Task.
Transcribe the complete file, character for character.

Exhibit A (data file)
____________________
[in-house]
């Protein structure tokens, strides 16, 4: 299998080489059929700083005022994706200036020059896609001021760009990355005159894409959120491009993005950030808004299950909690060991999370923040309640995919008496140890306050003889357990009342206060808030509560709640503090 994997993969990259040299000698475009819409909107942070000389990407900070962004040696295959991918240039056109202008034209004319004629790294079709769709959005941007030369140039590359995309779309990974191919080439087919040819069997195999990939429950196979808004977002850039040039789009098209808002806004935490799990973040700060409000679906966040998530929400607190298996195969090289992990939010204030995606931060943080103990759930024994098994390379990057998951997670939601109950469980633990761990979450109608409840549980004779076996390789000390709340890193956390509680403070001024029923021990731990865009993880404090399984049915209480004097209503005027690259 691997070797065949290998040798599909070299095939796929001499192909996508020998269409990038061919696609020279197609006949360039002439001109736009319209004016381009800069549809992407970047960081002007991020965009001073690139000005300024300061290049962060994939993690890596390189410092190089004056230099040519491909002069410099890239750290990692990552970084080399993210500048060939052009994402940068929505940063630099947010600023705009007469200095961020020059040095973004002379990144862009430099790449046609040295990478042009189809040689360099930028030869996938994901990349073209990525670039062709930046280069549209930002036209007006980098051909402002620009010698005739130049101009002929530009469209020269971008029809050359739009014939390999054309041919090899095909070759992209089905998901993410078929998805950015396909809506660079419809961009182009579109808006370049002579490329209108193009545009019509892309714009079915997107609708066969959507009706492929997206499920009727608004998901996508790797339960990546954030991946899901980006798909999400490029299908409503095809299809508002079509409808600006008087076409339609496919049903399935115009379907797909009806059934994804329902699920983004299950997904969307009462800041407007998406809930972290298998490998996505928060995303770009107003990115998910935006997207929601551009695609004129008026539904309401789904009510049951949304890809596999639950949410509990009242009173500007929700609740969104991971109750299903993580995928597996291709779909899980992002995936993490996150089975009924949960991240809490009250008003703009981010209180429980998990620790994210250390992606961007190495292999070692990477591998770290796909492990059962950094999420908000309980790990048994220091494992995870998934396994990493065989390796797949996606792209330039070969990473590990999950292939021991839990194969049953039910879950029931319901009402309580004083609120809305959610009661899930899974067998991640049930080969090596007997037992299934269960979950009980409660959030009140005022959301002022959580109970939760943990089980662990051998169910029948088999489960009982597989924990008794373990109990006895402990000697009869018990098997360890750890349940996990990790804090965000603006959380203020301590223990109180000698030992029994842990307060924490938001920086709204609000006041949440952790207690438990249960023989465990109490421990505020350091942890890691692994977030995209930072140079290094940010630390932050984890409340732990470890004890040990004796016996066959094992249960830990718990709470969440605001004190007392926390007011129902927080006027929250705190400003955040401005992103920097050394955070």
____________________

[in-house]
């Protein structure tokens, strides 16, 4: 299998080489059929700083005022994706200036020059896609001021760009990355005159894409959120491009993005950030808004299950909690060991999370923040309640995919008496140890306050003889357990009342206060808030509560709640503090 994997993969990259040299000698475009819409909107942070000389990407900070962004040696295959991918240039056109202008034209004319004629790294079709769709959005941007030369140039590359995309779309990974191919080439087919040819069997195999990939429950196979808004977002850039040039789009098209808002806004935490799990973040700060409000679906966040998530929400607190298996195969090289992990939010204030995606931060943080103990759930024994098994390379990057998951997670939601109950469980633990761990979450109608409840549980004779076996390789000390709340890193956390509680403070001024029923021990731990865009993880404090399984049915209480004097209503005027690259 691997070797065949290998040798599909070299095939796929001499192909996508020998269409990038061919696609020279197609006949360039002439001109736009319209004016381009800069549809992407970047960081002007991020965009001073690139000005300024300061290049962060994939993690890596390189410092190089004056230099040519491909002069410099890239750290990692990552970084080399993210500048060939052009994402940068929505940063630099947010600023705009007469200095961020020059040095973004002379990144862009430099790449046609040295990478042009189809040689360099930028030869996938994901990349073209990525670039062709930046280069549209930002036209007006980098051909402002620009010698005739130049101009002929530009469209020269971008029809050359739009014939390999054309041919090899095909070759992209089905998901993410078929998805950015396909809506660079419809961009182009579109808006370049002579490329209108193009545009019509892309714009079915997107609708066969959507009706492929997206499920009727608004998901996508790797339960990546954030991946899901980006798909999400490029299908409503095809299809508002079509409808600006008087076409339609496919049903399935115009379907797909009806059934994804329902699920983004299950997904969307009462800041407007998406809930972290298998490998996505928060995303770009107003990115998910935006997207929601551009695609004129008026539904309401789904009510049951949304890809596999639950949410509990009242009173500007929700609740969104991971109750299903993580995928597996291709779909899980992002995936993490996150089975009924949960991240809490009250008003703009981010209180429980998990620790994210250390992606961007190495292999070692990477591998770290796909492990059962950094999420908000309980790990048994220091494992995870998934396994990493065989390796797949996606792209330039070969990473590990999950292939021991839990194969049953039910879950029931319901009402309580004083609120809305959610009661899930899974067998991640049930080969090596007997037992299934269960979950009980409660959030009140005022959301002022959580109970939760943990089980662990051998169910029948088999489960009982597989924990008794373990109990006895402990000697009869018990098997360890750890349940996990990790804090965000603006959380203020301590223990109180000698030992029994842990307060924490938001920086709204609000006041949440952790207690438990249960023989465990109490421990505020350091942890890691692994977030995209930072140079290094940010630390932050984890409340732990470890004890040990004796016996066959094992249960830990718990709470969440605001004190007392926390007011129902927080006027929250705190400003955040401005992103920097050394955070």